|Figure 2: Assembly of esophageal temperature probe inserted into Aintree catheter. A = Tip of temperature probe, B = Tip of Aintree intubation catheter|
Click here to view
The sample size of 65 patients was required for the study, allowing confidence interval of 95% and expecting a difference of 0.035°C between two methods. Clinically significant difference was considered to be 0.5°C. Statistical analysis was made using SPSS version 16.0 (SPSS Inc., Chicago, IL, USA) software for windows.
| Results|| |
Sixty-five patients were included in the study, all of whom completed the study. Demographic data were comparable in our study [Table 1]. The nasopharyngeal temperatures were recorded at seven time intervals along with esophageal temperature. Mean temperatures were calculated at three different sites, namely, T1, T2, and T3. Concept of limits of agreement described by Bland and Altman was used to evaluate the degree of agreement between two methods at seven time intervals [Figure 3]. The limits of agreement is defined as “mean difference between two methods ± 2 standard deviation”. Differences in depth of insertion of nasopharyngeal temperature probes were also calculated. In our study, average philtrum-to-tragus distance, i.e., D1 was 14.665 ± 0.7909 cm. Average distance from the nares to the tip of temperature probe after placing in fossa of Rosenmuller, i.e., D2 was 10.40 ± 0.718 cm. There was difference in depth of insertion of temperature probe of around 4.26 cm between two methods [Table 2]. Correlation coefficient between D1 to height of patients and D2 to height was 0.754 and 0.664, respectively [Table 3]. Temperature recorded at three sites, mean difference, and limits of agreement at seven time intervals were documented [Table 4] and [Table 5].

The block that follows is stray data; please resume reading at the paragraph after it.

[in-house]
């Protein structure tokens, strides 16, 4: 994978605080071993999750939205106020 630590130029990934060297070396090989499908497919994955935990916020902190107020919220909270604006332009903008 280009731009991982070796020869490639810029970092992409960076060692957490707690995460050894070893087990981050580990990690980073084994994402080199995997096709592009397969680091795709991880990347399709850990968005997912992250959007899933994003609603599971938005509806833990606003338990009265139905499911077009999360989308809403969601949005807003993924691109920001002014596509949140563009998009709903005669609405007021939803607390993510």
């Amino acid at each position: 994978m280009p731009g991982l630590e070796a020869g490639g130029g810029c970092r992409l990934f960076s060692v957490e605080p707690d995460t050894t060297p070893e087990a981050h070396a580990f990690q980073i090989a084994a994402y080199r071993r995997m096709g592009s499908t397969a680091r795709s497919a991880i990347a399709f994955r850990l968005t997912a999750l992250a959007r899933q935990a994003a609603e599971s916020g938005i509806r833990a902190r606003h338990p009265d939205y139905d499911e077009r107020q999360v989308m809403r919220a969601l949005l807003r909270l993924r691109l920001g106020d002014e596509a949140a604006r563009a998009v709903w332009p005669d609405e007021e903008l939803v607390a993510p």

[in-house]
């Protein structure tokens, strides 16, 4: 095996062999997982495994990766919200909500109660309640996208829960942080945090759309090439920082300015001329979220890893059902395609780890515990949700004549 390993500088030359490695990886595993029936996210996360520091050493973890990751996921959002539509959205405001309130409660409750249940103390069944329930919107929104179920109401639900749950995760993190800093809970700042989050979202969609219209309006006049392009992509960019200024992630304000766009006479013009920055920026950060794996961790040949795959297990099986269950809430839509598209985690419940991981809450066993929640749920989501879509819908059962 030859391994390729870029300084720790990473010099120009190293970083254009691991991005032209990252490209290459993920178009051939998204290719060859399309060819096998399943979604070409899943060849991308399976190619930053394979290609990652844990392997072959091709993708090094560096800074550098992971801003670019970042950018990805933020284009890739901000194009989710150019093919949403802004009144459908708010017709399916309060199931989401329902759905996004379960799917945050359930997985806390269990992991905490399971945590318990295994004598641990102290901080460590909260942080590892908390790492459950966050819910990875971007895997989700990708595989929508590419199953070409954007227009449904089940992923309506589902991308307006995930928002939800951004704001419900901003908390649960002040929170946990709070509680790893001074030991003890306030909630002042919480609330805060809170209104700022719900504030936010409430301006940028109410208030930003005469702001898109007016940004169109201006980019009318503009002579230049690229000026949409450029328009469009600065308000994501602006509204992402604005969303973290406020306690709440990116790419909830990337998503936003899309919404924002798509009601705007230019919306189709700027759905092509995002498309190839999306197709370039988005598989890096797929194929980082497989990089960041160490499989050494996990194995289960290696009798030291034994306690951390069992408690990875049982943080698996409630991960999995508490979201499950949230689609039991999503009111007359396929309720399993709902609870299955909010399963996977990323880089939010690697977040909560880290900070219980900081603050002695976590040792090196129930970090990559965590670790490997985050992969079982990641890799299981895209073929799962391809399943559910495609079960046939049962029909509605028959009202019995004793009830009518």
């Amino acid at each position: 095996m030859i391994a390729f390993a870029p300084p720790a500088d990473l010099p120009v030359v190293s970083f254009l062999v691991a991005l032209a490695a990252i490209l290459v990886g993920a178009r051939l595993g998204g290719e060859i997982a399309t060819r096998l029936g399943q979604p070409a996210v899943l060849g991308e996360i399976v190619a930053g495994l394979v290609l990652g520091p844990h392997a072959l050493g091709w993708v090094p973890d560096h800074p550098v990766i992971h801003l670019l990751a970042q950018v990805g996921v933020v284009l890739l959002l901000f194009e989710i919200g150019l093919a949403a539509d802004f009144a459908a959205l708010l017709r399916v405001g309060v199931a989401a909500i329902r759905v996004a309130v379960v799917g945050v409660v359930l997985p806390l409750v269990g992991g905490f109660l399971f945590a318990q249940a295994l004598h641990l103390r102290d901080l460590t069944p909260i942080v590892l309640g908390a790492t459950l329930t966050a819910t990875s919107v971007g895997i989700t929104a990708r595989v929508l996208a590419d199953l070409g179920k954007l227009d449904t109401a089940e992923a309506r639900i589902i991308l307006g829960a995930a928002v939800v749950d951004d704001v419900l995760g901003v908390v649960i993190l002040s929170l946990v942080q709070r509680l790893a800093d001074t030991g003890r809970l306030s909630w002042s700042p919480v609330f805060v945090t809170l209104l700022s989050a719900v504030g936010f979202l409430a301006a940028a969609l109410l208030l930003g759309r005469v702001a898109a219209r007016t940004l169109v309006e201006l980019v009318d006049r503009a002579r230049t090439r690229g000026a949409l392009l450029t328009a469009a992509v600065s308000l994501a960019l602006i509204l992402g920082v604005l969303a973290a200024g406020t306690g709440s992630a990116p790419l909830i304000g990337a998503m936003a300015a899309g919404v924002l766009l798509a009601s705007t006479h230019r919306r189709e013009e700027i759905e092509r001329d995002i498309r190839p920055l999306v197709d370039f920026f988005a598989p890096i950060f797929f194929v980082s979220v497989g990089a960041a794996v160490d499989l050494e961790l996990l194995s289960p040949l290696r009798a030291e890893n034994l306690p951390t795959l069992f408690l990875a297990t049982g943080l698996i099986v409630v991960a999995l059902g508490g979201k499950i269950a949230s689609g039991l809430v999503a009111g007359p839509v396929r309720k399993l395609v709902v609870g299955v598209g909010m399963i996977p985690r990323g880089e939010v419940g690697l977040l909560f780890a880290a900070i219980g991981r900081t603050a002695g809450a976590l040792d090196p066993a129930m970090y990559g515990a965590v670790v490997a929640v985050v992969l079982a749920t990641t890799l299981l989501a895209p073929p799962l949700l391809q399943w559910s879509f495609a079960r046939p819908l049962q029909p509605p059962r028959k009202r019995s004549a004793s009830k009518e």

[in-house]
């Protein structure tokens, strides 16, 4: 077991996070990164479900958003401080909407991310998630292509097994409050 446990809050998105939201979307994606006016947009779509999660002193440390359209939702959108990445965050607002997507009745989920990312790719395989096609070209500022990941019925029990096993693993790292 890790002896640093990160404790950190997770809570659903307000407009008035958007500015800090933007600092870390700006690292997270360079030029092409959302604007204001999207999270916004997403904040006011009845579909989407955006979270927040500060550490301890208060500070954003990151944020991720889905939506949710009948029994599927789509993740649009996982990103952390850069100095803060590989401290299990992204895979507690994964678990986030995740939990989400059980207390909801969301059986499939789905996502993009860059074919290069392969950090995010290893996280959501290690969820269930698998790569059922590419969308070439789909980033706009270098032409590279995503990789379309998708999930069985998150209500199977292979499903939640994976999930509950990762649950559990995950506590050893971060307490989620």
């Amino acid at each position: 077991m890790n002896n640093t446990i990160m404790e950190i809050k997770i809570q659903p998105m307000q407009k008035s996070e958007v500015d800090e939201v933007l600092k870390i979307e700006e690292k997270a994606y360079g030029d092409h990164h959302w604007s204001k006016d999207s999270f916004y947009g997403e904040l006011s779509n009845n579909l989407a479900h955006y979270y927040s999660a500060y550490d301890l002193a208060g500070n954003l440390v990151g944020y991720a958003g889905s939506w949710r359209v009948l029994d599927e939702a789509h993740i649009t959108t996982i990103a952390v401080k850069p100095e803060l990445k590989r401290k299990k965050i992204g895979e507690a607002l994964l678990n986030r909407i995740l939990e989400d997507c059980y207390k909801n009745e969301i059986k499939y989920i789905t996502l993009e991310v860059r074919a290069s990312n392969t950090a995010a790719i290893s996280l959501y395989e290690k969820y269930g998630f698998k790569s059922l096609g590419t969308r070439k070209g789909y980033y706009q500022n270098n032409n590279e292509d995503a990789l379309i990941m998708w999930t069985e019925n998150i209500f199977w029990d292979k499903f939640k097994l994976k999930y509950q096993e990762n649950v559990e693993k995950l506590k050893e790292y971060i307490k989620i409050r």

|Figure 3: Bland–Altman plots of temperatures at esophageal probe versus nasopharyngeal probes. Horizontal axis depicting average temperature in °C and vertical axis refers to mean difference in temperature (°C) ±2 standard deviation. They were plotted for both the methods at seven time intervals. Plots at 15 min, 45 min, and 105 min are depicted here. The uppermost and lowermost horizontal lines within the graph are estimated Bland–Altman limits of agreement (mean difference ±2 standard deviation). All points are within clinically acceptable range of ±0.5°C. (a) At 15 min, (b) at 45 min, (c) at 105 min|
Click here to view
|Table 3: Correlation coefficients between height and the distances measured (D1 and D2) (n=65)|
Click here to view
|Table 4: Temperatures recorded (°C) in three sites at seven time intervals|
Click here to view
|Table 5: Mean difference in temperatures and limits of agreement at seven time intervals|
Click here to view
| Discussion|| |